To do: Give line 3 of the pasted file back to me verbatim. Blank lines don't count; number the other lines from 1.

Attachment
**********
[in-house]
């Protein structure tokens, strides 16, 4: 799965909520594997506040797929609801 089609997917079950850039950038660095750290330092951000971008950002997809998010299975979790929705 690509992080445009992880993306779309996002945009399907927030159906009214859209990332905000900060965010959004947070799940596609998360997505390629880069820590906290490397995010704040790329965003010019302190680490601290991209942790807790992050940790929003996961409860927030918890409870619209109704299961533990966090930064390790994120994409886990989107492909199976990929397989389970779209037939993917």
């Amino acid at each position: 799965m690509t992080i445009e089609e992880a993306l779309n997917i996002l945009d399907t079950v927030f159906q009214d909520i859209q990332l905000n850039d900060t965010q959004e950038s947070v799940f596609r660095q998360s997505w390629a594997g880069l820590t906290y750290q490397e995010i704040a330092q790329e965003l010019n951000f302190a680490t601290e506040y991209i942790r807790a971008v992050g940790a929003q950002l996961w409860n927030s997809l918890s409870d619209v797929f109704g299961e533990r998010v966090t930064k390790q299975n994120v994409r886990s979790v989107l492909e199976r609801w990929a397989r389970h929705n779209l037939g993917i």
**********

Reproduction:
């Amino acid at each position: 799965m690509t992080i445009e089609e992880a993306l779309n997917i996002l945009d399907t079950v927030f159906q009214d909520i859209q990332l905000n850039d900060t965010q959004e950038s947070v799940f596609r660095q998360s997505w390629a594997g880069l820590t906290y750290q490397e995010i704040a330092q790329e965003l010019n951000f302190a680490t601290e506040y991209i942790r807790a971008v992050g940790a929003q950002l996961w409860n927030s997809l918890s409870d619209v797929f109704g299961e533990r998010v966090t930064k390790q299975n994120v994409r886990s979790v989107l492909e199976r609801w990929a397989r389970h929705n779209l037939g993917i």